Sunday, May 8, 2011

Long Distance Commuting - Part 2

Tokaido Main Line  CC: Chabata_K
In Part 1 of Long Distance Commuting, it was shown that Gold Coast and Sunshine Coast commuters travelling into Brisbane, are paying considerably less than commuters travelling similar distances into London and Tokyo. Given this recent blog post showing that inner-city Brisbane commuters are paying far more than most of their international counterparts, BrizCommuter decided to investigate whether longer distance commuters are being heavily subsidised by shorter distance commuters and the Queensland taxpayer.

All fares are for the cheapest available turn up and go single fares for peak journeys. London prices are using National Rail fares for 45km and 90km journeys and London Overground Watford Line OysterCard fares for journeys of 5km and 10km unless mentioned otherwise. Tokyo is using Japan Rail (JR) base fares (local and rapid services) unless mentioned otherwise. Fares shown are in Australian Dollars, with exchange rates as of 08/05/2011. Percentage variance to Brisbane fares are shown.

5km peak journey to:
Brisbane - $3.11
London - $3.06   -1.6%
Tokyo - $1.74   -44%

10km peak journey to:
Brisbane - $3.68
London - $4.13   +12%
Tokyo - $2.20   -40%

45km peak journey to:
Brisbane - $6.21
London -  $12.90   +108%
Tokyo - $9.00   +44%
Tokyo (Limited Express) - $23.42   +277%

90km peak journey to:
Brisbane - $10.35
London - $38.86   +275%
London (High Speed 1) - $46.51   +349%
Tokyo - $18.78   +81%
Tokyo (Limited Express) - $35.35   +242%
Tokyo (Shinkansen) - $41.00   +296%

It should be noted that unlike in SE Queensland, season tickets are also available for commutes into London and Tokyo. London's have large potential savings, whilst Tokyo's savings are minimal. On the flip side, daily car park prices at UK train stations also often cost far more than a 90km SE Queensland commute!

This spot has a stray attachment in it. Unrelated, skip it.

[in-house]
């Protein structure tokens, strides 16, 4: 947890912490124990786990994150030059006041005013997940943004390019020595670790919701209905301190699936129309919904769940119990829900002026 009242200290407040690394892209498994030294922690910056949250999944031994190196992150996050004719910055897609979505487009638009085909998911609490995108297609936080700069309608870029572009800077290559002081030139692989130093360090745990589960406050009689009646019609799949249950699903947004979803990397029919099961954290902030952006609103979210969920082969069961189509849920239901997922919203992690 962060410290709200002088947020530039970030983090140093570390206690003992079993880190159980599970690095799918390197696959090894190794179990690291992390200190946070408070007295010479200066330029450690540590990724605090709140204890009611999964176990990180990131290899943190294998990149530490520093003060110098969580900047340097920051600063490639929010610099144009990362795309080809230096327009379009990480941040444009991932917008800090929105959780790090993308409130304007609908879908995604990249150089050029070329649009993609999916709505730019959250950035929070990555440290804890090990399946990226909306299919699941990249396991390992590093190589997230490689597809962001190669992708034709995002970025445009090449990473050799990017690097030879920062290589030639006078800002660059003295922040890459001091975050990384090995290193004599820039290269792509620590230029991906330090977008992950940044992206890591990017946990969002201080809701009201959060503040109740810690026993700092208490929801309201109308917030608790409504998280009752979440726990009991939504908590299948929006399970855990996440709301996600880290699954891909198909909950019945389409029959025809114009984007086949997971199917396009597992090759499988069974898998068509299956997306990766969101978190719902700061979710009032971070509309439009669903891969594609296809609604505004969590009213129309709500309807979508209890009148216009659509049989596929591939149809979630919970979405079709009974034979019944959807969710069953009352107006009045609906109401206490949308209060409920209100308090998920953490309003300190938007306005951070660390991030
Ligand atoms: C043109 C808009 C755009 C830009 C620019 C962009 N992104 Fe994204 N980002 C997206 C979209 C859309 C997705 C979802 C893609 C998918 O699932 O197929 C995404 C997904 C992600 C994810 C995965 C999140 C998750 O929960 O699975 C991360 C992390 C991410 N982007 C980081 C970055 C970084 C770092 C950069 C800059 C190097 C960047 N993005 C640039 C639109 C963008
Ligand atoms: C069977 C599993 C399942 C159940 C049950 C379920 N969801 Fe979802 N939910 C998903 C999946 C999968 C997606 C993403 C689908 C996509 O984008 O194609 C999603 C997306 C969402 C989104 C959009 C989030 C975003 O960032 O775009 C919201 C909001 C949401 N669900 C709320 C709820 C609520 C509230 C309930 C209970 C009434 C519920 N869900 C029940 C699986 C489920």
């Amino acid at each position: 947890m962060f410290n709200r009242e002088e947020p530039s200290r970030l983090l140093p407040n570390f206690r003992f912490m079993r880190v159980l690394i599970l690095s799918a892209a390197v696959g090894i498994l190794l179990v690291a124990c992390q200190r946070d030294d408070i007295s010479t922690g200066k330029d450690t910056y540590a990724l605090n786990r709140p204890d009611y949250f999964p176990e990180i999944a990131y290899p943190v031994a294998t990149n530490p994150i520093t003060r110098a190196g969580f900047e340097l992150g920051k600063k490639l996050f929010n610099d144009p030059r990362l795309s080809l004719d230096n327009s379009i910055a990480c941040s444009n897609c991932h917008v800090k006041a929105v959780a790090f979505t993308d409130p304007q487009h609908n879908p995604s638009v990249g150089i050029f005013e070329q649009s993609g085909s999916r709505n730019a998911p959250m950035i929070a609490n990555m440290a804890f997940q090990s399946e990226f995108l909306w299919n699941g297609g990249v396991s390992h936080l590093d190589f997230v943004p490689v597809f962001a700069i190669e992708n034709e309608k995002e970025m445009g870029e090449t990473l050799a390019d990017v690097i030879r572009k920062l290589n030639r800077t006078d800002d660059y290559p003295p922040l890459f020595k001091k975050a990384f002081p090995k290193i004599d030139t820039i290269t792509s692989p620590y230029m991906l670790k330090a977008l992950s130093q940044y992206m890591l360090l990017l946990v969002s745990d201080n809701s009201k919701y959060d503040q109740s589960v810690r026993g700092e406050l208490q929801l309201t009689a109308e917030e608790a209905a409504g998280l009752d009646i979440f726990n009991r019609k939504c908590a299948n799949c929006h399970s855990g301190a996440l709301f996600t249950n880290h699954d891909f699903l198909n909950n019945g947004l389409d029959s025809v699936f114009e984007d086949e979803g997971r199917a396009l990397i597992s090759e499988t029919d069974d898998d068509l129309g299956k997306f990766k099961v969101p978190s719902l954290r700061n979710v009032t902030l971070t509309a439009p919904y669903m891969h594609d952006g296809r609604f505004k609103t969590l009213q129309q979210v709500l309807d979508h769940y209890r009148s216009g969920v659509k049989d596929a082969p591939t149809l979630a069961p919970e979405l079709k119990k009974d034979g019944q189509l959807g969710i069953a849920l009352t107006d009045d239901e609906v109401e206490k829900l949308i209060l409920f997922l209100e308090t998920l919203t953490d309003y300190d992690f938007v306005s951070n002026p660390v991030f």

It is pretty obvious from these results that Brisbane inner-city commuters are hard done by at the fare box compared to their London and Tokyo counterparts. This situation is made worse by the pretty abysmal rail frequencies to many inner-city destinations. On the other hand, long distance SE Queensland commuters have relatively cheap fares compared to their international counterparts, although their train service isn't particularly great either. So are taxpayers, and those with the common sense to live near to where they work, heavily subsidising those who wish to live the coast lifestyle and commute long distances? Well it certainly seems to be the case. Why should inner-city dwellers be financially punished for those who take advantage of SE Queensland's unsustainable urban sprawl? Certainly questions need to be asked of both TransLink's fare structure, and SE Queensland's urban planning.

This comparison also shows that if Gold Coast and Sunshine Coast commuters wish to have rail infrastructure projects that will result in faster, more frequent, and in the case of the Sunshine Coast more direct services, then maybe the fare structure needs to be re-skewed so that long distance commuters pay more of their share of the fare box?

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